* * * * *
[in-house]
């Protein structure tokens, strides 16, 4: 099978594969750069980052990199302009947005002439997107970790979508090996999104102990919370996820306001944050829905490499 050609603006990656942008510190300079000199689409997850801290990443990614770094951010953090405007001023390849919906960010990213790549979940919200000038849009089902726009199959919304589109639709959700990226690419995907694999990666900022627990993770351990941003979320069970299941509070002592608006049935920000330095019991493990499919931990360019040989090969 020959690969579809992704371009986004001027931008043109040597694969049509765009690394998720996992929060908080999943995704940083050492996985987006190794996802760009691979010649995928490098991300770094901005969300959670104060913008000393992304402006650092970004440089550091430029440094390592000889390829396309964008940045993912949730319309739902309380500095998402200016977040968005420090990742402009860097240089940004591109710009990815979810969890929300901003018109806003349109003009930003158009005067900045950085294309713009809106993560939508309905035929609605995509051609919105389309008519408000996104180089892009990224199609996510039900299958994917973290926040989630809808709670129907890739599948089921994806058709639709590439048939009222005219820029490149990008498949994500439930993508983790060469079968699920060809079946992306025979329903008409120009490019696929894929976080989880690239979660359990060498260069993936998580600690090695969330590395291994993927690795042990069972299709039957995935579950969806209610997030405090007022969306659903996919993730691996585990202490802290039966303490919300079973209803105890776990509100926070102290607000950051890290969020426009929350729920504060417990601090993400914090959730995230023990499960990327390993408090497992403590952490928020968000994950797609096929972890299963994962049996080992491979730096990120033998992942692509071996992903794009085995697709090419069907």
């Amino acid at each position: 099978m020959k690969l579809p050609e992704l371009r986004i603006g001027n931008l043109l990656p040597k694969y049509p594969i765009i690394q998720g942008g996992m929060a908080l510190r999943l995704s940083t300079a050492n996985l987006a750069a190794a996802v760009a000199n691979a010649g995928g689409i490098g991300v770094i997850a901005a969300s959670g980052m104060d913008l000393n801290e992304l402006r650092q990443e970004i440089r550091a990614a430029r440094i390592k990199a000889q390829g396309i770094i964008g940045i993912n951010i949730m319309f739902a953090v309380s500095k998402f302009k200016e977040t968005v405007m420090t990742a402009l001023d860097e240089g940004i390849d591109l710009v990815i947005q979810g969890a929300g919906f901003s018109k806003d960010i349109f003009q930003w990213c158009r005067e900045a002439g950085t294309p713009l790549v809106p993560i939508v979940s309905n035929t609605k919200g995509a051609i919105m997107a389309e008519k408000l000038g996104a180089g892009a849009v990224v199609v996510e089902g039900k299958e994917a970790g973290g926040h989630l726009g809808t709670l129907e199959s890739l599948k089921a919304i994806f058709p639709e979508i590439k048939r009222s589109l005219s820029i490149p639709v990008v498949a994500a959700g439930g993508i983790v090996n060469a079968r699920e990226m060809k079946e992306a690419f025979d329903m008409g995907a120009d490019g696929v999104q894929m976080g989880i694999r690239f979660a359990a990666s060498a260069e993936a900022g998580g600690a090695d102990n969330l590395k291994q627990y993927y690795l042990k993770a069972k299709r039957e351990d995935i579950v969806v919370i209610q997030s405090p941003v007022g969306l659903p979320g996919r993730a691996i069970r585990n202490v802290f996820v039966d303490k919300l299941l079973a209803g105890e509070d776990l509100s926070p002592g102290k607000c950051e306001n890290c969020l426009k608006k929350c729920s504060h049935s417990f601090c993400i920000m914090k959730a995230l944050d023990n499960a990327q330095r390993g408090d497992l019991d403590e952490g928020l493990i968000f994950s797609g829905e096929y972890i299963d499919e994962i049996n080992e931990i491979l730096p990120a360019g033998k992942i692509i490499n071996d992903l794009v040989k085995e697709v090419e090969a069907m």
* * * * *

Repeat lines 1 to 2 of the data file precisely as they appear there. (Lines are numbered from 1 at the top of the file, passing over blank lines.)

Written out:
[in-house]
């Protein structure tokens, strides 16, 4: 099978594969750069980052990199302009947005002439997107970790979508090996999104102990919370996820306001944050829905490499 050609603006990656942008510190300079000199689409997850801290990443990614770094951010953090405007001023390849919906960010990213790549979940919200000038849009089902726009199959919304589109639709959700990226690419995907694999990666900022627990993770351990941003979320069970299941509070002592608006049935920000330095019991493990499919931990360019040989090969 020959690969579809992704371009986004001027931008043109040597694969049509765009690394998720996992929060908080999943995704940083050492996985987006190794996802760009691979010649995928490098991300770094901005969300959670104060913008000393992304402006650092970004440089550091430029440094390592000889390829396309964008940045993912949730319309739902309380500095998402200016977040968005420090990742402009860097240089940004591109710009990815979810969890929300901003018109806003349109003009930003158009005067900045950085294309713009809106993560939508309905035929609605995509051609919105389309008519408000996104180089892009990224199609996510039900299958994917973290926040989630809808709670129907890739599948089921994806058709639709590439048939009222005219820029490149990008498949994500439930993508983790060469079968699920060809079946992306025979329903008409120009490019696929894929976080989880690239979660359990060498260069993936998580600690090695969330590395291994993927690795042990069972299709039957995935579950969806209610997030405090007022969306659903996919993730691996585990202490802290039966303490919300079973209803105890776990509100926070102290607000950051890290969020426009929350729920504060417990601090993400914090959730995230023990499960990327390993408090497992403590952490928020968000994950797609096929972890299963994962049996080992491979730096990120033998992942692509071996992903794009085995697709090419069907």